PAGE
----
Posts Tagged: 2013 Hugo Awards

Hugo Awards Logo

On Saturday, April 19th, the 2014 Hugo Award nominations were announced, and I’m proud to announce that A Dribble of Ink is represented in two categories: Best Fanzine and Best Related Work.

Best Fanzine

Alongside The Book Smugglers*, Elitist Book Review, Journey Planet and Pornokitsch*, A Dribble of Ink is in the running for Best Fanzine of 2013. If you’ve followed my writing for any time, you’ll know that I’ve long been critical of this category for dipping its pen into the same inkwell too often, so I’m thrilled to be included on a ballot that is guaranteed to see a new winner.

On that note, I expect to get crushed by Pornokitsch and/or The Book Smugglers, but it’ll be fun competition between these friends of mine regardless. Read More »

2014 Hugo Award Nominees

Via, the list of nominees for the 2014 Hugo Award nominees (with added squee!):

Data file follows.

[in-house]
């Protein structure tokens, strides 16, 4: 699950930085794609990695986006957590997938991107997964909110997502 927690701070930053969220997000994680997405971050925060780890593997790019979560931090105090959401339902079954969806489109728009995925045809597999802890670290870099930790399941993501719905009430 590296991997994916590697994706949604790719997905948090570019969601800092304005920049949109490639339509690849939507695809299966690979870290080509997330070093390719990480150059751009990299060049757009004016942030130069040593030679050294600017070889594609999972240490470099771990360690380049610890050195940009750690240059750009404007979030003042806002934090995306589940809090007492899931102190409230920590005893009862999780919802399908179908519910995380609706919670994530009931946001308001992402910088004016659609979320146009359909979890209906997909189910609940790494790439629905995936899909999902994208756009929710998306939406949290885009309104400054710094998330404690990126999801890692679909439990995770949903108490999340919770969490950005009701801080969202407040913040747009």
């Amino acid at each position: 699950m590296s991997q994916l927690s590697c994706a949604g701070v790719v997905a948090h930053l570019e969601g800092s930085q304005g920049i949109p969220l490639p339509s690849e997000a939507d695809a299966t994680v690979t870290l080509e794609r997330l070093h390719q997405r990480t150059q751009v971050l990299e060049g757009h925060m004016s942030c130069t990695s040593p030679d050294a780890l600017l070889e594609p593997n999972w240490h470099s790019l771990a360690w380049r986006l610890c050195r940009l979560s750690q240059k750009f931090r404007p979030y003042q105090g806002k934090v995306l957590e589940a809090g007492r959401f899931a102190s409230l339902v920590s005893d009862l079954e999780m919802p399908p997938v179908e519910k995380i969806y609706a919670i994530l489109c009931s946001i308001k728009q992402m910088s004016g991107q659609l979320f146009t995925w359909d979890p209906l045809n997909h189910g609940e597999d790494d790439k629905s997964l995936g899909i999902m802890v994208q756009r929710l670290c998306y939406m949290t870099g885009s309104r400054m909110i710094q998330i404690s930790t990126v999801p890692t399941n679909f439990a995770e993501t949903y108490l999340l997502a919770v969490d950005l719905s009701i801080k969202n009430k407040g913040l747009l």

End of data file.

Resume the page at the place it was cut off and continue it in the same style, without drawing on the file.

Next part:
2014 Hugo Award nominees

Best Novel (1595 ballots)

  • Ancillary Justice by Ann Leckie (Orbit)
  • Neptune’s Brood by Charles Stross (Ace / Orbit)
  • Parasite by Mira Grant (Orbit)
  • Warbound, Book III of the Grimnoir Chronicles by Larry Correia (Baen Books)
  • The Wheel of Time by Robert Jordan and Brandon Sanderson (Tor Books)

Read More »

Hugo Awards LogoOn the back of Justin Landon’s provocative thoughts on the 2013 Hugo ballot, the past 48 hours has produced several thoughtful responses, some in favour, some against and some carving their own path to find answers to the Hugo ‘problem’ (if such even exists). My thoughts are here. Here I’ve gathered together some of the responses complement and balance out Landon’s article and the resulting discussion (nearing a staggering 200 comments at the time of writing this).

In particular, Vixyish and Lavie Tidhar both encouragingly suggest that we should not be focussing on the issues of blockvoting and ‘the old guard’ (as the SMOF crowd is sometimes affectionately called), but rather on the ethnic and gender diversity that is beginning to appear on the ballot of what has traditionally been a very staid and conservatively white/male award. Lots of food for thought.

So, onward. Read More »